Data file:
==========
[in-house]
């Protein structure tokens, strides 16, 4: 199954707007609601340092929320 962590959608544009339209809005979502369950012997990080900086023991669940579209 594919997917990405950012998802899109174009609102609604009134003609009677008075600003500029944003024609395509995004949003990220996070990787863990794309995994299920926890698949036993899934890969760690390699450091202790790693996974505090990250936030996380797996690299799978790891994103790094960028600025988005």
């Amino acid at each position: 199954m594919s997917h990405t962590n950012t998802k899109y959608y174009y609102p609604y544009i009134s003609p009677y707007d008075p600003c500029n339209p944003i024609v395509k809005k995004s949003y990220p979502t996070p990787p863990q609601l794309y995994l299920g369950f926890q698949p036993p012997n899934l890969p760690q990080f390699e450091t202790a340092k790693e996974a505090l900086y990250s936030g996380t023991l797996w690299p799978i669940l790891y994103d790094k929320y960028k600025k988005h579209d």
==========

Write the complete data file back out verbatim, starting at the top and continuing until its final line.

[in-house]
């Protein structure tokens, strides 16, 4: 199954707007609601340092929320 962590959608544009339209809005979502369950012997990080900086023991669940579209 594919997917990405950012998802899109174009609102609604009134003609009677008075600003500029944003024609395509995004949003990220996070990787863990794309995994299920926890698949036993899934890969760690390699450091202790790693996974505090990250936030996380797996690299799978790891994103790094960028600025988005």
């Amino acid at each position: 199954m594919s997917h990405t962590n950012t998802k899109y959608y174009y609102p609604y544009i009134s003609p009677y707007d008075p600003c500029n339209p944003i024609v395509k809005k995004s949003y990220p979502t996070p990787p863990q609601l794309y995994l299920g369950f926890q698949p036993p012997n899934l890969p760690q990080f390699e450091t202790a340092k790693e996974a505090l900086y990250s936030g996380t023991l797996w690299p799978i669940l790891y994103d790094k929320y960028k600025k988005h579209d």